Saturday, February 2, 2008

Saturday Swings (Mostly)

Squeezed in a quick workout this morning while my little guy was taking his daily nap.

2-Hand Swings: 24kg - 15, 15

Double Snatch with Overhead Squat: 12kg - 5, 5, 5
(Snatched on each rep followed by squat with bells locked out overhead)

1-Hand Swings: 24kg - 5L/5R on the Minute - for 10 minutes (total of 100 swings)

That's it for today. Recuperation from this cough/cold is slow but symptoms finally improving. Looking to get back to Mon/Wed/Fri schedule this week.

4 comments:

Franklin said...

Hi Howie,

I'm coming back slowly after having to fore go all KB workouts for several months due elbow tendinitis in both arms.

With my elbows finally feeling okay I started my KB workouts last week. Now to relate this your post, I was intrigued by your 3rd item of using the 24kg for 5/5 one hang swings on the minute for 10 minutes. I decided to go for it and I was very excited when I completed this today and continued with another 10 minutes of 5/5 with the 16kg. This seemed to be just the ticket to get in decent volume without over doing the reps ... thanks, man!

Howie Brewer said...

Wow, you're welcome. I'm honored. I think this is the first time someone reading my blog has used one of my "methods". Cool! How did your tendinitis come about? I think I might be battling the beginning of that now, also in both arms. And what was your recovery program like? Did you see a physical therapist?

Franklin said...

In a nutshell, my enthusiasm and cardio-vascular system were at a much higher level than my joints and tendons! In the beginning I made extraordinary progress (similar to yours) in a very short time and kept trying increase the intensity of my workouts with little or no rest days. Also, at that time I had my heart set on making it to an RKC Cert and did way too much way too soon.

In particular, I naively tried to push through the elbow discomfort with snatches, presses and pull-ups. I was warned back in August to take it easy in a private correspondence with Fireman Tom Corrigan RKC TL. I was so new to KB's at the time I didn't understand that guys at that level REALLY know their stuff. And its not just pre-geezers like myself (I'm 54) that are susceptible to this injury, anyone who trains hard has to be on the guard for it.

If you haven't done so already, check out RKC II Tim Anderson's wonderful "Life is Movement" blog as he too recently battled back from this injury.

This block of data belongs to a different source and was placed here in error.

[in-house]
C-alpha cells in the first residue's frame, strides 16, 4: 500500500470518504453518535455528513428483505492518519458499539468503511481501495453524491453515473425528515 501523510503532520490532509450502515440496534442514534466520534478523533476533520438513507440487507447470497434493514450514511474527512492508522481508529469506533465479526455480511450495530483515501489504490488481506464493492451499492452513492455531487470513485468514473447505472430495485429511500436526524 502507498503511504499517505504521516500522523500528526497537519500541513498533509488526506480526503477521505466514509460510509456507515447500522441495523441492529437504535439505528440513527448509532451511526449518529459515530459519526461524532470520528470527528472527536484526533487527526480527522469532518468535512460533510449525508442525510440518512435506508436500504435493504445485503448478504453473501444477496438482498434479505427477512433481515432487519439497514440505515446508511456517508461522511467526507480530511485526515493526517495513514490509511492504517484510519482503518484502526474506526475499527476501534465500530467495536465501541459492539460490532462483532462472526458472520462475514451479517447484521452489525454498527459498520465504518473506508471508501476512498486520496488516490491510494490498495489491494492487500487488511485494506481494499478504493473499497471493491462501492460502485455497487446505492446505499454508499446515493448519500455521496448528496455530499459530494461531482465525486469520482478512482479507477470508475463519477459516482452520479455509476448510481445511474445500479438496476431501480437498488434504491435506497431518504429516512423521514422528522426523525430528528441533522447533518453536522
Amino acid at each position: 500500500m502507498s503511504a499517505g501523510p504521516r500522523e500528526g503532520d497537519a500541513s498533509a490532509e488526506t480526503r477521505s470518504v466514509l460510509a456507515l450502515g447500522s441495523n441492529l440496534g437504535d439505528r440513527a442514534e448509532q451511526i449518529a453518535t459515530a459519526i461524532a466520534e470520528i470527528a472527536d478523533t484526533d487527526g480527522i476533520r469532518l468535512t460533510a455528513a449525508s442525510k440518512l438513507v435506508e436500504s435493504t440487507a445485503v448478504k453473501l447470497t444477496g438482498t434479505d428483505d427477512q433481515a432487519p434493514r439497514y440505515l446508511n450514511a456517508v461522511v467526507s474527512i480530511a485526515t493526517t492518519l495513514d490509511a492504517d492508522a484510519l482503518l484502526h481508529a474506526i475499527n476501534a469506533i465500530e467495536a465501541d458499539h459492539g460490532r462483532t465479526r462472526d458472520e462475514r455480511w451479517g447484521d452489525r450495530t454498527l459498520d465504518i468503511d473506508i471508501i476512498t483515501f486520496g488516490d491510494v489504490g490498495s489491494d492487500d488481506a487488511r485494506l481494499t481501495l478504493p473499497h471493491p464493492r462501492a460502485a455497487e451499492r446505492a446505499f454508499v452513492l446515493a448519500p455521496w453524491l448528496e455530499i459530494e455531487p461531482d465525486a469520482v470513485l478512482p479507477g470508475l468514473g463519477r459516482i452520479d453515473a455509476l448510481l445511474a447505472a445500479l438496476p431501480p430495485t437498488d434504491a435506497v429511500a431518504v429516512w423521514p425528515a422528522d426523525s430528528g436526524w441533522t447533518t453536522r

You are not alone ... if you perform a search for "sore elbow", "tennis elbow", "elbow tendinitis" on the dragondoor strength and KB forum, you will find hundreds of posts regarding this injury. I read and tried just about everything with the exception of drinking DMSO (see the renowned Steve Maxwell's posts if you think I'm kidding) but only the following really helped:

1. Ice, ice and more ice. Specifically, the big chain pharmacies sell these re-usable freezable ice packs that come with elastic/velcro wraps to secure them tightly to your elbow. As my chiropractor stressed to me, the key is not to leave it on for more than 5-7 minutes at a time ... applying it multiple times with these short sessions through out the day is the best. And it yields almost immediate results. Surprisingly, heat does nothing for this injury.

2. Rest. Several months or longer with no lifting at all is not uncommon for bad cases. In my case, after having have to stop doing everything for 3 months ( my elbows got so sore they hurt just walking around!), I was just beginning to start slowly getting back to training in December but had a set back as we had an inordinate amount to snow here in the Boston area and all the shoveling was just too much. Fortunately its been over a month without an real big storms (if we get hit really bad again, I'll hire one of the kids in the neighborhood to do it).

3. Any combination of Z-health, Qi Gong, Relax into Stretch, Super Joints on the off days. Leave out anything that irritates your elbows. This is more preventive but really complements the physically demanding KB practice sessions. In my case, I have recently switched from Z-health R-Phase to Lee Holden's "The Flow Continues" QiGong DVD.

4. Limit the use of ibu-profen and other NSAIDs to a minimum. These have a tendency to reduce the pain enough to create a false sense of security to thinking you are ready to resume workouts way too early.

Howie, I hope some of this might be helpful and wish you success in treating what may only be an early stage of the tendinitis.

Howie Brewer said...

Thanks Franklin, your response was most helpful and I can really relate well. Part of my problem too is that I have a two-year old that I carry around much of the time which doesn't allow for too much rest of the forearm muscles. I will be looking into some of your references and try to be smart about training. Please keep in touch so I can see how you are progressing.